Switzerland Prokofiev: Romeo und Julia, Zurich Ballet, Zurich Junior Ballet, Philharmonia Zurich, Michail Jurowski (conductor) 4.1.2014 (JR)
Count Capulet: Manuel Renard
Countess Capulet: Eva Dewaele
Julia: Katja Wünsche
Tybalt: Cristian Alex Assis
Julia’s nurse: Viktorina Kapitonova
Count Montague: Daniel Goldsmith
Countess Montague: Mélanie Borel
Romeo: William Moore
Mercutio: Arman Grigoryan
Benvolio: Daniel Mulligan
Father Lorenzo: Filipe Portugal
Count Paris: Jan Casier
Choreography: Christian Spuck
Conductor: Michail Jurowski
Set: Christian Schmidt
Costumes: Emma Ryott
Dramaturgy: Michael Küster
Lighting: Reinhard Traub
Given its current popularity, one can hardly believe that Prokofiev’s “Romeo and Juliet” was initially rejected by the Bolshoi as virtually undanceable. Zurich Ballet’s revival (the much lauded première was in October 2012) is brilliantly choreographed by its relatively new Ballet Director Christian Spuck. Trained at the John Cranko School in Stuttgart, Spuck rose through the ranks to eventually become House Choreographer at the Stuttgart Ballet, back in 2001. He has now lured away from Stuttgart some of the rising new talent to join his newly configured ensemble in Zurich.
The curtain remained lowered for the “overture” of the famous discordant chords signifying the strife and tragedy to come. I was however reminded of the time, very many years ago, when I hushed some ladies chattering behind me at the Met during the overture of some opera, to which they retorted “What d’ya mean “shh”? It ain’t started yet”. Zurich’s ballet audience was sadly little better educated.
The opening tableau was an impressive freeze in which the Montagues and Capulets gradually came to life, divided in Shakespeare’s words by an “ancient grudge” and on stage by a line drawn in chalk.
Costumes were an interesting mix of Renaissance and contemporary, mainly in militaristic black. It was however impossible to differentiate between members of the two families; this was – it seems – deliberate signifying that the two families were of equal social standing. It did not however ease understanding of the story. Even if this is the world’s favourite love story, not everyone will know the story inside-out. Luckily Juliet was dressed from the outset in red, so one knew where to look for amorous glances from her suitors.
The rather uninteresting black set was also a mix of the old and the new, a cavernous galleried hall which served (only just) as ballroom, crypt and chapel, and less successfully as Juliet’s bedroom (the loving couple spend their first night together on what looks like a ping pong table). The famous balcony was the rear gallery accessed by a ladder on each side. On the plus side, the lighting was spectacular: a giant chandelier ascended and descended at various appropriate moments in the production (at one point right down onto the stage), vanishing only when the couple were taking turns at dying in the crypt, surrounded by a plethora of electric candles: very atmospheric.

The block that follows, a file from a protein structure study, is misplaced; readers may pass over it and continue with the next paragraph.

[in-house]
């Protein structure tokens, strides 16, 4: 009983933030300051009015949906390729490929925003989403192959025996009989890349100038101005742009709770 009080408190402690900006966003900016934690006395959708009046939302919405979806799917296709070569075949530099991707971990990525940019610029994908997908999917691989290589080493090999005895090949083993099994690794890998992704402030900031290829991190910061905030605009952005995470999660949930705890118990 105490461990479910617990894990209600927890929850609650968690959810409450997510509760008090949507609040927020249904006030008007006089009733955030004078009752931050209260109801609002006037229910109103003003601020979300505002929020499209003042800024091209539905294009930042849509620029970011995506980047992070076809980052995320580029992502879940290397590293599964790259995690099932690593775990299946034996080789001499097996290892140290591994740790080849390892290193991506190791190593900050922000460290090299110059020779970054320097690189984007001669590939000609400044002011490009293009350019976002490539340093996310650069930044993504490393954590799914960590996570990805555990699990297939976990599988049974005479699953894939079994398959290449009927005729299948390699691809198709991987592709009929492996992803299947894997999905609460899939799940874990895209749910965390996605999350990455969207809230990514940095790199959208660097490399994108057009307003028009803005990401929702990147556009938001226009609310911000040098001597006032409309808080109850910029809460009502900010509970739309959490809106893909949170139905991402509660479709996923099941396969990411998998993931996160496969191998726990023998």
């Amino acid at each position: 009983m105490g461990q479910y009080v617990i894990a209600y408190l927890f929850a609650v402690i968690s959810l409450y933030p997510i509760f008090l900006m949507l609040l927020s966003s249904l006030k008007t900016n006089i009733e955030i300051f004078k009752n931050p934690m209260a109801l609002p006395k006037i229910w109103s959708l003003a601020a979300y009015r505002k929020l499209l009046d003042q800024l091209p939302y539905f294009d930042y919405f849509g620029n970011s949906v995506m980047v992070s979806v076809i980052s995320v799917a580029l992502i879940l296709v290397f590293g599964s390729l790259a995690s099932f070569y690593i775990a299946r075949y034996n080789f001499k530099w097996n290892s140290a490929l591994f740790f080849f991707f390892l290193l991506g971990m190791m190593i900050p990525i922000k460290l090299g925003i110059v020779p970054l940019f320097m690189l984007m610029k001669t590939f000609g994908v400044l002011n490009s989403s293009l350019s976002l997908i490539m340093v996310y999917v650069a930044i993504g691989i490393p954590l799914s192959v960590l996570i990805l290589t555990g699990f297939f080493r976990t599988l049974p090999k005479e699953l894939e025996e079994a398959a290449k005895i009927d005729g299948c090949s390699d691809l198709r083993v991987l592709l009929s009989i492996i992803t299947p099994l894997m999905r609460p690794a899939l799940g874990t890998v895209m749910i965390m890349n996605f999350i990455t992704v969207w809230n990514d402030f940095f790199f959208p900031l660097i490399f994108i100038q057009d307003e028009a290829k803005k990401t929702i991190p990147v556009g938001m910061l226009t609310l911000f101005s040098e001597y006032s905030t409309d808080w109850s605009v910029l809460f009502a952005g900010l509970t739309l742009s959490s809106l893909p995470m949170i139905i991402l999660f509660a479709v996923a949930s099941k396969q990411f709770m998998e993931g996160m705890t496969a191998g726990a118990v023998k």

Katya Wünsche portrayed Juliet most touchingly. Wünsche grew up and trained in Berlin. In 2000 she joined the corps de ballet in Stuttgart, working her way up to play the principal roles in many Cranko and Spuck choreographies. Zurich is indeed fortunate to have her join their ensemble: always graceful, landings always delicate, she was most touching in her pas de deux with her British Romeo, William Moore. Moore grew up and trained initially in Leamington Spa before joining the Royal Ballet in 1997. He arrived in Stuttgart in 2005 and he too has now become part of the Zurich Ballet. He was a perfect and more than proficient partner for Wünsche.
Arman Grigoryan charmed the audience with a jaunty portrayal of Mercutio and impressed with his sabre-balancing skills. Viktorina Kapitonova, as Juliet’s nurse, often stole the limelight by blending a deliberately flat-footed, almost duck-like waddle, in an unflattering skirt, with impressive acrobatic skills – her scene in which she attempts to deliver Juliet’s letter to Romeo but is ambushed by a group of Romeo’s friends is hilarious. Cristian Alex Assis was a malevolent and glowering Tybalt, Jan Casier as Count Paris a properly nerdish and bespectacled dandy of a suitor. The male members of the corps de ballet displayed admirable skills with their sabres in their numerous fight scenes even if their marching would have disgruntled a Sergeant Major.
Michail Jurowski (father of Vladimir) conducted with just the right degree of swagger, clearly an expert in this score. The orchestra, brass fluffs apart, played well but unfortunately looked shabby – why can’t they dress up as in opera performances?
This revival continues for three more performances in January and then returns in May/June for six more performances.